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Drug-induced paronychia
See also in: Nail and Distal Digit
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Drug-induced paronychia

See also in: Nail and Distal Digit
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Contributors: Shari Lipner MD, PhD, Susan Burgin MD, Bertrand Richert MD, Robert Baran MD
Other Resources UpToDate PubMed

Synopsis

Paronychia is inflammation of the nail folds and may be either acute or chronic. Acute paronychia occurs rapidly and is associated with redness, pain, and, in the case of infection, purulent drainage. Chronic paronychia lasts for more than 6 weeks and is associated with erythema, loss of the cuticle, and often nail dystrophy.

Acute paronychia is generally due to infectious etiologies, while chronic paronychia is typically due to irritants. Medications are also responsible for some acute and chronic paronychias and correlate with the introduction of the drug. Reported drug culprits include retinoids, lamivudine, cyclosporine, indinavir, azidothymidine (AZT), cephalexin, sulfonamides, cetuximab, gefitinib, fluorouracil (5FU), methotrexate, vandetanib, capecitabine, doxorubicin, and docetaxel. The paronychia typically resolves once the medication is discontinued.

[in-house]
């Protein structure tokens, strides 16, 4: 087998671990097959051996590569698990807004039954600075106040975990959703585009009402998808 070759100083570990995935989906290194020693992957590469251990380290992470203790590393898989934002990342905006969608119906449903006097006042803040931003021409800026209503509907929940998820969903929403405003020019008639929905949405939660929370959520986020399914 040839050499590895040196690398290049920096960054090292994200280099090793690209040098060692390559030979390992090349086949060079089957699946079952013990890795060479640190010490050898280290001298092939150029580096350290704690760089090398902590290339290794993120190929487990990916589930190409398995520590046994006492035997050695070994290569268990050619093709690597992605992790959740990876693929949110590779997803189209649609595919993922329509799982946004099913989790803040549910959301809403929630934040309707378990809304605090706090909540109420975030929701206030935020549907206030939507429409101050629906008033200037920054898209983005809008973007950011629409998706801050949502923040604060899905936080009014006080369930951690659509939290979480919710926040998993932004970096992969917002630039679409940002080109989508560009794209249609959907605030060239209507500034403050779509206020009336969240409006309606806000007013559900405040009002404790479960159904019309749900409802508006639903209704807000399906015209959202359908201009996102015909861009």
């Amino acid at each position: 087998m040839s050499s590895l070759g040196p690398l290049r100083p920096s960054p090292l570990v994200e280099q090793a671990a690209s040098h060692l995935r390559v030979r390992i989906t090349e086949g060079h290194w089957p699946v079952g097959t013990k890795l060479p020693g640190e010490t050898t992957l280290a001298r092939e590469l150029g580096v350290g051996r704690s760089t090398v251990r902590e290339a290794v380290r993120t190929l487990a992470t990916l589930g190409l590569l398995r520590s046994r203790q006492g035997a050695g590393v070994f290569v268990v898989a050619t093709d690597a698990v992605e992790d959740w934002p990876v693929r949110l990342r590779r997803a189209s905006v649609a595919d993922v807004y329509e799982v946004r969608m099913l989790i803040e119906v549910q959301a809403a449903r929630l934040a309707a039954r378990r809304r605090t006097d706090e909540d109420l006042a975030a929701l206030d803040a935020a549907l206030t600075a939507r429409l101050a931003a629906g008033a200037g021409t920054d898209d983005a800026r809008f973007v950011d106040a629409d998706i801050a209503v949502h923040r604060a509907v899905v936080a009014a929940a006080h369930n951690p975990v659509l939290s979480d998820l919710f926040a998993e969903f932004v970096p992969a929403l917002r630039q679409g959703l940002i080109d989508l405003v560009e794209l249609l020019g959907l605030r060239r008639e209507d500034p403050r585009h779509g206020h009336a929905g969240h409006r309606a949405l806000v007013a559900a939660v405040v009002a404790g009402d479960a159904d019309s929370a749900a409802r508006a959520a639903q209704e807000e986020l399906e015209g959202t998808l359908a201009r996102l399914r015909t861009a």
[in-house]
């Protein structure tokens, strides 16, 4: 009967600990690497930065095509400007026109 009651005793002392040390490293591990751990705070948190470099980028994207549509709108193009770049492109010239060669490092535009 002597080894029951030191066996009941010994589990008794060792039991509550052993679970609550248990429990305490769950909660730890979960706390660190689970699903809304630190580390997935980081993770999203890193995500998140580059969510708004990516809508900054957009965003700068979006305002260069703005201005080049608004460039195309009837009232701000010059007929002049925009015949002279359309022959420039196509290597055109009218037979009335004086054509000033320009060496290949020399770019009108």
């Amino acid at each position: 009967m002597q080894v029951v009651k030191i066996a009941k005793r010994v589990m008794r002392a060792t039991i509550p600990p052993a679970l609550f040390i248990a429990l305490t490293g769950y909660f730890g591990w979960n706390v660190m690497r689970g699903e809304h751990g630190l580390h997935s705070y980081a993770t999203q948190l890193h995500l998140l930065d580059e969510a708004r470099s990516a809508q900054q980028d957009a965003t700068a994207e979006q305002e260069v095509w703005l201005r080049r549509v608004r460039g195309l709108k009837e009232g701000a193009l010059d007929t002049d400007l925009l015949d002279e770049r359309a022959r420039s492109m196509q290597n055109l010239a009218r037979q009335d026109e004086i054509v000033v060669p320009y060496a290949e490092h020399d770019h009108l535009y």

Codes

ICD10CM:
T50.995A – Adverse effect of other drugs, medicaments and biological substances, initial encounter

SNOMEDCT:
71906005 – Paronychia

Look For

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Diagnostic Pearls

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Differential Diagnosis & Pitfalls

Best Tests

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Management Pearls

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Therapy

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Drug Reaction Data

Below is a list of drugs with literature evidence indicating an adverse association with this diagnosis. The list is continually updated through ongoing research and new medication approvals. Click on Citations to sort by number of citations or click on Medication to sort the medications alphabetically.

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References

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Last Reviewed: 07/21/2017
Last Updated: 07/25/2017
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Drug-induced paronychia
See also in: Nail and Distal Digit
Print 11 Images
View all Images (11)
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Drug-induced paronychia : Nail fold erythema and edema, Nail pain, Periungual fingers
Clinical image of Drug-induced paronychia
Copyright © 2019 VisualDx®. All rights reserved.